Lilongwe (Agenzia Fides)- Malawi has a new president. He is Peter Arthur Mutharika, 74 year old brother of Bingu wa Mutharika, President who died in 2012 while in office, succeeded by Joyce Banda who has led the country for the past two years.
The electoral Commission announcement came just after midnight yesterday May 30, after the High Court had allowed a recounting of the ballots. However the Court recalled that the law requires results to be made public within eight days after the voting . Voting for the 20 May elections was extended in some polling stations until 22 May because of serious organisation difficulties (see Fides 22/5/2014), and therefore the results had to be announced by midnight yesterday.
The new President won 36% of the votes. “This was a vote in which regional and clan divisions emerged clearly, as in the past the south is still the great elector of the presidents of Malawi” Fides was told by Monfort missionary father Piergiorgio Gamba, who has lived and worked in this country for decades. “ The north of Malawi gave 50% of its votes to Joyce Banda (who came third), the centre gave 50% of its votes to Lazaro Chakwera (who came second) whereas the south voted compactly for Peter Mutharika” the missionary explained.
Serious irregularities in the voting and ensuing institutional clashes between outgoing president Banda and the Supreme Court, which had declared not valid the decision of the head of state to annul the vote and call new elections within 90 days, led to clashes in which at least three people were killed. “Black Friday in Mangochi- Fr. Gamba told Fides yesterday – with a series of demonstrations which police stopped with shooting, killing one demonstrator and filling the wards of Mangochi Hospital with the injured, some were inmates of Saint Monica's Hostel for Girls affected by tear gas”. “Situated just outside the Catholic cathedral, the Hostel is run by the Sisters of Divine Providence and has hundreds of girls” the missionary explained.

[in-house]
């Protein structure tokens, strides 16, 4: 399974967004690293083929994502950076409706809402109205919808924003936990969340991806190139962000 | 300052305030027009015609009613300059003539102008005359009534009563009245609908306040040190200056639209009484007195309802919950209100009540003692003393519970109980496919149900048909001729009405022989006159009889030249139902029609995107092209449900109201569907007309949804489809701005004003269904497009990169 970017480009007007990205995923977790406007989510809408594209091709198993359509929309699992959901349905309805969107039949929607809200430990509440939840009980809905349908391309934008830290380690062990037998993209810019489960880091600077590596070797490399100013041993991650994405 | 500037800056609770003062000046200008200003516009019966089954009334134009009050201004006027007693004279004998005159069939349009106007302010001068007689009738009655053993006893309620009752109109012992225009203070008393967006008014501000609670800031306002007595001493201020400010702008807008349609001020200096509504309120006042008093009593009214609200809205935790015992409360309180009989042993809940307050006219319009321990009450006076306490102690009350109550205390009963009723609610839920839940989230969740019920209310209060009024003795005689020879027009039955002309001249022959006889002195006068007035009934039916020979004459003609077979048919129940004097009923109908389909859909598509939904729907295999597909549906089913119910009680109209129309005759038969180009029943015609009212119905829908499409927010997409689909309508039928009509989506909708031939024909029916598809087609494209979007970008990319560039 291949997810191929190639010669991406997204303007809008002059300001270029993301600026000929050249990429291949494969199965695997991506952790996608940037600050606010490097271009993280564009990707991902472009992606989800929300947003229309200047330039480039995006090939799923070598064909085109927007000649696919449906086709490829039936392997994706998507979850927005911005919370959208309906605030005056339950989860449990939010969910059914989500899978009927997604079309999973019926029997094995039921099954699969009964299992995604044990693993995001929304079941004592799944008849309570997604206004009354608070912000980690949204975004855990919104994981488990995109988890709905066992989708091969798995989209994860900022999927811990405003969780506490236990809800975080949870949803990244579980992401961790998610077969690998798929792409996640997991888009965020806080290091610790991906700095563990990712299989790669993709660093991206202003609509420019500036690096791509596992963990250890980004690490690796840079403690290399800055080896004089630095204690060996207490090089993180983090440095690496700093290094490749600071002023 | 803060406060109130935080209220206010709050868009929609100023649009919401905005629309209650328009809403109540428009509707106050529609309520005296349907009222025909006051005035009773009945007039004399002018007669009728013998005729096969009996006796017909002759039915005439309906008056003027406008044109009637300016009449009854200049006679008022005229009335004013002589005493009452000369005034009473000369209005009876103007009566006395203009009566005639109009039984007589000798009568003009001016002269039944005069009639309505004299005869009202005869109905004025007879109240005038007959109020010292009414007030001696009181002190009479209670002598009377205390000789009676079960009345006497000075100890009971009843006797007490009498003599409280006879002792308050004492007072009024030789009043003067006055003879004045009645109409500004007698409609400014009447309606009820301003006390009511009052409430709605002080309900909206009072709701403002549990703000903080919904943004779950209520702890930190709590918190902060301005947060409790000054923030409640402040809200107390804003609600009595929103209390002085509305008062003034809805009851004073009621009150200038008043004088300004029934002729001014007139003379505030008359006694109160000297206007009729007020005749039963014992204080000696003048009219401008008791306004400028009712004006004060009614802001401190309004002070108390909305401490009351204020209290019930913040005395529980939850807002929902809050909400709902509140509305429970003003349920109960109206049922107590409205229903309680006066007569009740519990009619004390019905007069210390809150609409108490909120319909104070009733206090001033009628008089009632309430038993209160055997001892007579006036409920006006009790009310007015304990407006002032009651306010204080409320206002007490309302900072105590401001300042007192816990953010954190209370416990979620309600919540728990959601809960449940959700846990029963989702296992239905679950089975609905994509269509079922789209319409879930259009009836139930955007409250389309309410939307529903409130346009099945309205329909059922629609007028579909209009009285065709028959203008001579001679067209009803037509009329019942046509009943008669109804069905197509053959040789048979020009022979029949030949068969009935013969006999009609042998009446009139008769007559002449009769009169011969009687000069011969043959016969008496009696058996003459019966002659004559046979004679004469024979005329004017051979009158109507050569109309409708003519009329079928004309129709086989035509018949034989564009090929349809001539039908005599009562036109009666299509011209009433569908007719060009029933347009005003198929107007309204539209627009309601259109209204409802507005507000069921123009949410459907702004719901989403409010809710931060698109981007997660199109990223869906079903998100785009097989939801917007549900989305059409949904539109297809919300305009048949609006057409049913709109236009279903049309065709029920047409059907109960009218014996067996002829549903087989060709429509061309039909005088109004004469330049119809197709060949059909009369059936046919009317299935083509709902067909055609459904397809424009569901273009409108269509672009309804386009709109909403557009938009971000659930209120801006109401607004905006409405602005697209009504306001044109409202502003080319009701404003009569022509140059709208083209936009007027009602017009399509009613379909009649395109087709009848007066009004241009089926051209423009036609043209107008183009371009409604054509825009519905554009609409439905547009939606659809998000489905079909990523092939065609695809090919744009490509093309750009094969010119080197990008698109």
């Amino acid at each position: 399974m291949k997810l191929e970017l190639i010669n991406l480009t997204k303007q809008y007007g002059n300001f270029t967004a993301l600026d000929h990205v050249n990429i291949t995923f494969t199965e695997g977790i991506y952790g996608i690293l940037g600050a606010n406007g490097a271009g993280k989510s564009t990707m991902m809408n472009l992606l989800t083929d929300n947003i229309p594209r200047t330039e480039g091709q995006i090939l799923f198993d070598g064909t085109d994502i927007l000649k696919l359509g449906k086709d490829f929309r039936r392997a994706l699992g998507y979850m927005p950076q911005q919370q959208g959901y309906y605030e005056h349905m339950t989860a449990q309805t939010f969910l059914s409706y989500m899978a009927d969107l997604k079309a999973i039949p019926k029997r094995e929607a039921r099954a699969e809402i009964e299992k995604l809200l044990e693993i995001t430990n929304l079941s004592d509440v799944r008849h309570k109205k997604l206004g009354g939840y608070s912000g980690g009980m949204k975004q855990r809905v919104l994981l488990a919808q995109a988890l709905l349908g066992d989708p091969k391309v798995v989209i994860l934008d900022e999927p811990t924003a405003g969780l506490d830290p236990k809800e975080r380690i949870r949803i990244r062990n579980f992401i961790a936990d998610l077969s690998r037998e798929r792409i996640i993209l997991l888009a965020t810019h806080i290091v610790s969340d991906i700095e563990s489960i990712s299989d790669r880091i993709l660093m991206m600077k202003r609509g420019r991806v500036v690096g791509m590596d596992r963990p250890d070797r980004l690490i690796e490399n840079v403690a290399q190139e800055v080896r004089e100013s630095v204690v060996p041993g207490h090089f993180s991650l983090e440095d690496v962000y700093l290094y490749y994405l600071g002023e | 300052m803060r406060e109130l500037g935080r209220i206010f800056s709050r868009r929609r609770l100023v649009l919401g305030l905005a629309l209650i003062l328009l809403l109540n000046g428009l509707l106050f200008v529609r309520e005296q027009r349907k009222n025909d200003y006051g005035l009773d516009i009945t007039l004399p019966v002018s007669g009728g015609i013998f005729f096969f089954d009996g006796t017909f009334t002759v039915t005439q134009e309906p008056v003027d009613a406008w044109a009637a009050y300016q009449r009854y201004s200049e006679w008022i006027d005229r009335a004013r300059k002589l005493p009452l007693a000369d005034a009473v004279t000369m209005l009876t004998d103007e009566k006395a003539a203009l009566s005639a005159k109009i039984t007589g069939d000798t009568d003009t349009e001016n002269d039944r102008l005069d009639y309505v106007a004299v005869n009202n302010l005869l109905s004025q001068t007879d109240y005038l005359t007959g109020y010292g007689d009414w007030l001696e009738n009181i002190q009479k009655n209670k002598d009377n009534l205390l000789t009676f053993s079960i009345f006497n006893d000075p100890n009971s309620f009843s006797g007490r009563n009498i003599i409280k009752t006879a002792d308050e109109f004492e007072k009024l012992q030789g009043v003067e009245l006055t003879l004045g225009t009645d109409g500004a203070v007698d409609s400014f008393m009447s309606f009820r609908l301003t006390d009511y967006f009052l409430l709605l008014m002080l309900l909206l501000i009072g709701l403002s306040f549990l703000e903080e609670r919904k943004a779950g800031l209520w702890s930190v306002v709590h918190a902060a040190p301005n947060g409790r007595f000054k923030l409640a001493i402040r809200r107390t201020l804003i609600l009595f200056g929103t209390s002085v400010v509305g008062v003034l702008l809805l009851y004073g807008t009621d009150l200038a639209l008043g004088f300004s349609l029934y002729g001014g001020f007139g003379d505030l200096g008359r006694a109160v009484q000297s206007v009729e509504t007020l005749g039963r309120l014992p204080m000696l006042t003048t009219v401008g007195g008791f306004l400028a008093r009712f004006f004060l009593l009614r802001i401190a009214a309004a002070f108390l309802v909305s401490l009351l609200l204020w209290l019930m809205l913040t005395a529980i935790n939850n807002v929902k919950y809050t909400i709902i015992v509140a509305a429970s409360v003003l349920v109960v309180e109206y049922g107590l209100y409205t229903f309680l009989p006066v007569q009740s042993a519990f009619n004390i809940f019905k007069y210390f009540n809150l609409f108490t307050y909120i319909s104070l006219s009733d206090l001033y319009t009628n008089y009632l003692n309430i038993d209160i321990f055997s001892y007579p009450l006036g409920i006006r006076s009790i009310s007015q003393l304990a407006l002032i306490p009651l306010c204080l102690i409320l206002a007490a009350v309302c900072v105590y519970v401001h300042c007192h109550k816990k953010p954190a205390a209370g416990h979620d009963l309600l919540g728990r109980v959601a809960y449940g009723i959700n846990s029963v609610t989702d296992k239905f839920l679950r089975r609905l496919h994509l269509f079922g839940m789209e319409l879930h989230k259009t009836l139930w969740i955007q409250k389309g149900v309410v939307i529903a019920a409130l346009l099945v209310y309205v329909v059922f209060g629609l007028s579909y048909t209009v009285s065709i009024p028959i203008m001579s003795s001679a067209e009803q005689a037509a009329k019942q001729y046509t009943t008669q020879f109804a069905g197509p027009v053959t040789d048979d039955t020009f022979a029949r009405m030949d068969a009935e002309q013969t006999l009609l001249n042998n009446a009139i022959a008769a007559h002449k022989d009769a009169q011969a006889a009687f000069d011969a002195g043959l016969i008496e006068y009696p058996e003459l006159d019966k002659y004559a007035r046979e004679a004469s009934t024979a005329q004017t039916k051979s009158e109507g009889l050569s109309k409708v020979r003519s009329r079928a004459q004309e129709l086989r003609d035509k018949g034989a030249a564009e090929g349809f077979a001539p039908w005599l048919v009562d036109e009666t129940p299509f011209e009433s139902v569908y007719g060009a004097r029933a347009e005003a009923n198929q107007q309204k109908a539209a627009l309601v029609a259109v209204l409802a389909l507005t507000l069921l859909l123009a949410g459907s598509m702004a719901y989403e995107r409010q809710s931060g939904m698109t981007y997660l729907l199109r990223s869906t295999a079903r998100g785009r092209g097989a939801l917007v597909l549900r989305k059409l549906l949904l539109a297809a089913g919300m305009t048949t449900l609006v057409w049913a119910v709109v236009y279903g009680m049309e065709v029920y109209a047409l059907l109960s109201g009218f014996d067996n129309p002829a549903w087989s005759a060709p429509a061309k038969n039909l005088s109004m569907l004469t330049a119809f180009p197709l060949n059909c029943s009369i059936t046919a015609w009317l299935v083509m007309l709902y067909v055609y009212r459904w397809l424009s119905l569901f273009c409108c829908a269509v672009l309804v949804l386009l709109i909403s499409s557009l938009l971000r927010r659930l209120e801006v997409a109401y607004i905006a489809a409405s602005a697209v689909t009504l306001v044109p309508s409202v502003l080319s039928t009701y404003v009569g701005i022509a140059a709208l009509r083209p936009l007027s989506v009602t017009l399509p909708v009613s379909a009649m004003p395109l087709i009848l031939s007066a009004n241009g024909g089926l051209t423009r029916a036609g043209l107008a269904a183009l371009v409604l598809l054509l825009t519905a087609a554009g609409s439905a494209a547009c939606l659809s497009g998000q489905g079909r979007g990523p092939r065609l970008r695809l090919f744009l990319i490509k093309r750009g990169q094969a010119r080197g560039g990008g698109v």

“Let’s hope that now Peter Arthur Mutharika will keep promises made during the electoral campaign, like the prison reform and lower prices for cement and metal sheeting to enable to people to live in more permanent buildings and abandon hut homes, standard for the great majority of Malawians. A small step, but if achieved, of great importance” concluded Fr. Gamba. (L.M.) (Agenzia Fides 31/5/2014)